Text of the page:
Live Nation Reverses Loss as Concert Attendance Grows in the U.S.

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The company's stock, down 21 percent in the last week, makes up some ground in after-hours trading.

Live Nation reversed a loss in the second quarter as U.S. audiences attended more concerts and spent more money for parking, food and other peripherals.

The company’s financial report came after the closing bell Monday and had the stock rising 14 percent in the after-hours session. A small victory, though, considering shares of Live Nation have been hammered with the rest of the market in the past several days.

Live Nation shares were down 6 percent on Monday to $8.78 and have fallen 21 percent in the past week.

The company said net income rose to $13 million compared with a $33 million loss a year ago. Revenue rose 23 percent to $1.6 billion, exceeding the expectations of analysts.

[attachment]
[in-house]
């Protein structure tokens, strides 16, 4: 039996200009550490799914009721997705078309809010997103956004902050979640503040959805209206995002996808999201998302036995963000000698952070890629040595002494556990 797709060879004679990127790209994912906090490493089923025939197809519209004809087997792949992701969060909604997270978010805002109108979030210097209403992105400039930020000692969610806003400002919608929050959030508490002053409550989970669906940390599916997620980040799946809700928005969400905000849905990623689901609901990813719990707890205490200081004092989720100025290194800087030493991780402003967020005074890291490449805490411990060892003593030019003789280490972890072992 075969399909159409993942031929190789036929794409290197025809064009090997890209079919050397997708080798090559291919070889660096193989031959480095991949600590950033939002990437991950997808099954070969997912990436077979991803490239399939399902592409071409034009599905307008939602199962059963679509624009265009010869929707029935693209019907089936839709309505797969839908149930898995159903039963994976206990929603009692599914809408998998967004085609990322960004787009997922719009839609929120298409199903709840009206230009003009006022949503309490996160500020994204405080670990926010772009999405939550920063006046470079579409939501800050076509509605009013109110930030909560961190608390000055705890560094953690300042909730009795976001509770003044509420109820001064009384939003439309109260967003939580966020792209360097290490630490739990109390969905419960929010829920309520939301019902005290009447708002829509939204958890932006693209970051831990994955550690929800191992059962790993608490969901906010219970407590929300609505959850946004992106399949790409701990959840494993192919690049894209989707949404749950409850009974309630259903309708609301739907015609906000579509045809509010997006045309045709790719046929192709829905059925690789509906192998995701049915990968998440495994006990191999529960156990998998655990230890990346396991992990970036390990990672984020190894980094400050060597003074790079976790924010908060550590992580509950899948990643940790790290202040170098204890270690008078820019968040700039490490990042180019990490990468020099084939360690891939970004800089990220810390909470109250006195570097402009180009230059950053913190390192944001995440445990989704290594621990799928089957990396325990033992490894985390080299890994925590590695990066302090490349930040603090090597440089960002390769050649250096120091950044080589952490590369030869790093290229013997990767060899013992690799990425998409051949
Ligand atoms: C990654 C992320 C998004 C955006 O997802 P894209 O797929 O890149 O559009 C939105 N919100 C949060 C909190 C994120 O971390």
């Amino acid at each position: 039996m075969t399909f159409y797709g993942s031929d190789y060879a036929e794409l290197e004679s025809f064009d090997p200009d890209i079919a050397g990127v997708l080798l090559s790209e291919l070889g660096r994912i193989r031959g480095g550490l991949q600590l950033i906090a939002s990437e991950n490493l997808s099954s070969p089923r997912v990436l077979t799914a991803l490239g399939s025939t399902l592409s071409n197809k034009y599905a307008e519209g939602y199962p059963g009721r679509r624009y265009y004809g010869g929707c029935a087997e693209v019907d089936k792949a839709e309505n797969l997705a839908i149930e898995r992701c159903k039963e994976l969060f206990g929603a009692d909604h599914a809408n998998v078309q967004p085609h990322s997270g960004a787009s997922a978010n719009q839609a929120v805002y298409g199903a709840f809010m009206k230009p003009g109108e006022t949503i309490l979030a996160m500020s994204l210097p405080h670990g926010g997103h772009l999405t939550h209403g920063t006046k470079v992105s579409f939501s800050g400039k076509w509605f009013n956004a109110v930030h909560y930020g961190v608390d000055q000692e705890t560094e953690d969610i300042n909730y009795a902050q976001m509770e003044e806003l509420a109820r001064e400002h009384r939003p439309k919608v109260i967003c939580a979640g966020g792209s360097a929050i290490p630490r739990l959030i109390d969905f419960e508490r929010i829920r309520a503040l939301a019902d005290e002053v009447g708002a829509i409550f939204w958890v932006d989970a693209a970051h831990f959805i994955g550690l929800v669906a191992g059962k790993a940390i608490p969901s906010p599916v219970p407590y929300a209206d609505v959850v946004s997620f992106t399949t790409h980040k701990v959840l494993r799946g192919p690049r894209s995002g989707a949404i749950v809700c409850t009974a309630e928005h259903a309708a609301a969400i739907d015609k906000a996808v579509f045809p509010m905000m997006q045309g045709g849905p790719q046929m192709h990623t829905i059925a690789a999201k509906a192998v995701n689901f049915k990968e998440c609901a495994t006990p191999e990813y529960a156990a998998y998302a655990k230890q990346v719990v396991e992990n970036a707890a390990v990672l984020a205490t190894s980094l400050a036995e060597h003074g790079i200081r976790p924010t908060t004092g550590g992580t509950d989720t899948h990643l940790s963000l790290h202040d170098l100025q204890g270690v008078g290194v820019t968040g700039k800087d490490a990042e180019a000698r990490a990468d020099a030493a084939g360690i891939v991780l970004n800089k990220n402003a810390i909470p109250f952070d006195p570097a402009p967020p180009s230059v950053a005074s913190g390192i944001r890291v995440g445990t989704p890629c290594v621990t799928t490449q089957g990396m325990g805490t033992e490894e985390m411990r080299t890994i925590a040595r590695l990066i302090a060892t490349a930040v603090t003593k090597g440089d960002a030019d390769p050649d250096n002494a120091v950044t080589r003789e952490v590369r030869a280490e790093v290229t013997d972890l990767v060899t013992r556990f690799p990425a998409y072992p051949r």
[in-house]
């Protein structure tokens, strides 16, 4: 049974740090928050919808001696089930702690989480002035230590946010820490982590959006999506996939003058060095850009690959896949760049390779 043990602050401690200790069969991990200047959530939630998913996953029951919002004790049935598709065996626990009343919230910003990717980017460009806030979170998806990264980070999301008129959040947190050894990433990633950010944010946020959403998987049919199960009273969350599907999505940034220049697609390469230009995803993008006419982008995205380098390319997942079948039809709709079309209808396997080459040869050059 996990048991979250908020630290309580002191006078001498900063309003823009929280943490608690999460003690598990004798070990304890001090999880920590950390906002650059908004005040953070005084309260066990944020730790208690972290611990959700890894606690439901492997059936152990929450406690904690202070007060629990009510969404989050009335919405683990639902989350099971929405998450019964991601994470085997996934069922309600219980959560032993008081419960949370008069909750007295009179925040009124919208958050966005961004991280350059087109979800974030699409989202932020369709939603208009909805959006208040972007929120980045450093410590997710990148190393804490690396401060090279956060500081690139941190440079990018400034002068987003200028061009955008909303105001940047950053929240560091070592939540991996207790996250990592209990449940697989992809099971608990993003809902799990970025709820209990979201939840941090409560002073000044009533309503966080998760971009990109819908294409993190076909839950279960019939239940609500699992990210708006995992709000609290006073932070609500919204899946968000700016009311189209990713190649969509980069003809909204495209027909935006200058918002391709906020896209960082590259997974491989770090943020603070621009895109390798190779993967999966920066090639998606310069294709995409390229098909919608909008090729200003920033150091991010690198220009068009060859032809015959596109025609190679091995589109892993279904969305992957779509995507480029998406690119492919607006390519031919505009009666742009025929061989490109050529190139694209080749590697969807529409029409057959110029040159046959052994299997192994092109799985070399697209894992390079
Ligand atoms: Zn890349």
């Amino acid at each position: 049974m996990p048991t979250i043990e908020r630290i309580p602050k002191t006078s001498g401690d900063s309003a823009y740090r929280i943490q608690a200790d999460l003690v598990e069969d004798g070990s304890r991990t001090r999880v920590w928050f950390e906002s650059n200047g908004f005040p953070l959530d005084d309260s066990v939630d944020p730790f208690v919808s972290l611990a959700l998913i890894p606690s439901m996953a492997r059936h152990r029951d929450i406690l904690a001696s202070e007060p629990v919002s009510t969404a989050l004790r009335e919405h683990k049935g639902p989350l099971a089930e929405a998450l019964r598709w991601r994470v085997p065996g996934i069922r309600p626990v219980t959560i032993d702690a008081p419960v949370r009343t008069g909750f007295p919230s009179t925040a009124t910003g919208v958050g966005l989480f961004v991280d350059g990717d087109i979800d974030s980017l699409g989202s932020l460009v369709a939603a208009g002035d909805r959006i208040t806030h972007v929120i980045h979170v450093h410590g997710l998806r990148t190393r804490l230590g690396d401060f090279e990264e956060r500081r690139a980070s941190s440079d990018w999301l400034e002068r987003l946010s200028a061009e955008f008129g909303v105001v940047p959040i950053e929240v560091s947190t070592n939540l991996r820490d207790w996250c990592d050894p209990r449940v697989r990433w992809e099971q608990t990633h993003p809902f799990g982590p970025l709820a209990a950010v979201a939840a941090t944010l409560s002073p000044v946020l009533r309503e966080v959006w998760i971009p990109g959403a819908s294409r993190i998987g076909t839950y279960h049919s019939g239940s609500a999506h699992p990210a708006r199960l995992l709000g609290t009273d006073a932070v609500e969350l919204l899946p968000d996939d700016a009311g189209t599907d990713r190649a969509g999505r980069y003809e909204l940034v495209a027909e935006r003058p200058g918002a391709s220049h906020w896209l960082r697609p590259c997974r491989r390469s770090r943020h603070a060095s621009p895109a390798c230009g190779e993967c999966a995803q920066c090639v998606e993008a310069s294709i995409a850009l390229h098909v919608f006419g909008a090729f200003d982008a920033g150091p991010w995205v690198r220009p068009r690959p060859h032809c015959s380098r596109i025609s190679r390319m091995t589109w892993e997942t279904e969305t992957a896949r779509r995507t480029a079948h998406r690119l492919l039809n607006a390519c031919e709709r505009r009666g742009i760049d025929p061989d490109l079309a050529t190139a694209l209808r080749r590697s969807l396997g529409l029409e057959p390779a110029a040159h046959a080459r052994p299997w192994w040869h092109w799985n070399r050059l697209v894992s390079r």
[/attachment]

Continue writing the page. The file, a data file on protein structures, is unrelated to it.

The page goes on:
Live Nation put on 4,243 concerts in the U.S. during the quarter, up 16 percent, and attendance grew 13 percent to 9 million. The average concertgoer spent $19.21, up 3 percent year over year. Strength domestically offset declines internationally.

Worldwide, the company sold 17.7 million concert tickets, 6.5 million tickets to sporting contests, 4.3 million to arts and theater events and 2.9 million to family shows.

Every category, including “other,” was higher for Live Nation ticket sales, except for arts and theater.

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